Staff at the city’s airport are to be asked to take a pay cut as part of a package of measures triggered by the coronavirus pandemic.
Aberdeen International Airport chiefs said they will bring in temporary operating restrictions on Wednesday, meaning some staff staying at home.
Airport bosses are in talks with union representatives and have proposed all workers take a pay cut, an end to bonus payments and that staff be given an option to take unpaid leave or work fewer hours.
The travel hub’s bosses said the aim is to protect the health and wellbeing of staff and ensure the airport is in a strong position to recover from the crisis.
It has already suffered several blows this month: Flybe collapsed on March 4, with the loss of its routes between Aberdeen and London Heathrow, Manchester, Birmingham, Belfast City and Jersey.
The early impact of the coronavirus outbreak saw flights to countries such as Norway cancelled amid government restrictions.
There has also been a fall in passenger demand for flights due to the UK Government instructions to only travel if essential.
Those factors combined have led to fewer flights leaving and arriving at the airport each day – and managers want to ensure those workers who are not required to be there can stay home.
They will then be able to apply – through their employer – to the UK Government for 80% of their salary.
Derek Provan, chief executive of AGS Airports which owns the hub, said: “Introducing temporary operating restrictions will allow us to significantly reduce the number of staff who must travel to work.
“Alongside this, we are working with our people and their trade union representatives to ensure those employees who will be furloughed during this period will have access to the government’s coronavirus job retention scheme.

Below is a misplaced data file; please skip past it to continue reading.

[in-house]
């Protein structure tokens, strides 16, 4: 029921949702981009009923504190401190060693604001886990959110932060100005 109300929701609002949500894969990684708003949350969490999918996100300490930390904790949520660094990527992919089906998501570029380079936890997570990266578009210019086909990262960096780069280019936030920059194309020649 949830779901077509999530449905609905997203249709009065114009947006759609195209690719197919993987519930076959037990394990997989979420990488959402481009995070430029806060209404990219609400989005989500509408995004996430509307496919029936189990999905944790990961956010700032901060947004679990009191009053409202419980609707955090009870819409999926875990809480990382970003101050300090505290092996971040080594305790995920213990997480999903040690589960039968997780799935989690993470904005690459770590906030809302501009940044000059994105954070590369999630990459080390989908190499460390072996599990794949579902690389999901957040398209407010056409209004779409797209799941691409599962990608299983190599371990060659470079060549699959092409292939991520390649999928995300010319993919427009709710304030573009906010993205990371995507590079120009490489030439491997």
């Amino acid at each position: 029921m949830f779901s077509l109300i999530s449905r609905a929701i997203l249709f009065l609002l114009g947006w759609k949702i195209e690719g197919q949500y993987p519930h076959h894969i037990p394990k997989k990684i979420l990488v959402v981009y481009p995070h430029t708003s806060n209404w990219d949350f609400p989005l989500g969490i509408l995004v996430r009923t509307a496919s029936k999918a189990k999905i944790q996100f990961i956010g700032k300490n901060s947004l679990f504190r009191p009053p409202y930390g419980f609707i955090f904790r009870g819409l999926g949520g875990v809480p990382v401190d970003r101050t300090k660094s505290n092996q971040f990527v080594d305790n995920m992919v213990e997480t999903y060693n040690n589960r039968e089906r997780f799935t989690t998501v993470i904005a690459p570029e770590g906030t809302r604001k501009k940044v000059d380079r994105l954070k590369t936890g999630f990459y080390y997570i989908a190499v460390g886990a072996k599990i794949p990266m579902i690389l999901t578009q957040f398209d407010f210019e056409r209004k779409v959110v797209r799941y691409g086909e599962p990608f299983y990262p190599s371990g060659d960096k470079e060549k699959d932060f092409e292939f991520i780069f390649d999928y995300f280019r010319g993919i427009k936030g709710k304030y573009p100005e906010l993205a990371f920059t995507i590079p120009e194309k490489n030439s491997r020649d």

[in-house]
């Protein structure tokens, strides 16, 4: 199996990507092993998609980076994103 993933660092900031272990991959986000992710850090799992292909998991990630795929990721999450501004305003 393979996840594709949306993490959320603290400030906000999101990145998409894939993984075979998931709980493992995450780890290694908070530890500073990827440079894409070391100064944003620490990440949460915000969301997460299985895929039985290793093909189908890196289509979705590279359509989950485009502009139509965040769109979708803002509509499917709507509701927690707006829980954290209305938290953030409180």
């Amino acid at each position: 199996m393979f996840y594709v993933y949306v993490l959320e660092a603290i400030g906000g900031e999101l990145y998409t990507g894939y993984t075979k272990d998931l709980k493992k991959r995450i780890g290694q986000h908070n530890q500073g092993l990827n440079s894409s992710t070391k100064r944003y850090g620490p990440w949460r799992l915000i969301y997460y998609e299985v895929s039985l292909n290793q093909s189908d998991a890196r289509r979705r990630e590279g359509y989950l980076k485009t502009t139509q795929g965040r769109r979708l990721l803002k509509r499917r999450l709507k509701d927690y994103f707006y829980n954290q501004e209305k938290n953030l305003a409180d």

“We have also proposed other measures to support the business at this time, including temporary pay cuts for all staff including our board and leadership team, an end to bonus payments, the option for staff to take unpaid leave and the option for reduced working hours.”
The airport said “lifeline” flights to the Highland and Islands will continue – as will helicopter flights for the oil and gas industry.
Airlines still using the airport, such as Loganair and British Airways, are not affected.
Mr Provan added: “With many of our airline partners having completed their repatriation flights, and in line with passenger demand, there are now only a limited number of services available from the airport.
“In light of this, and to protect the health and wellbeing of all the staff who work so hard to keep our airports running, we will be introducing temporary restrictions on our operations from April 1.
“At this stage, it is difficult to say how long these measures will remain in place.
“However, we will continue to follow all government advice and keep them under constant review.
“We are facing extremely challenging times and like all organisations we have a duty of care to our staff, our business partners and to all those who use our airports.
“These have been difficult decisions to take, however I am absolutely clear they will enable us to protect jobs, protect the health and wellbeing of our employees and ensure AGS Airports is in a strong position to aid our country’s recovery when we emerge from this crisis.”
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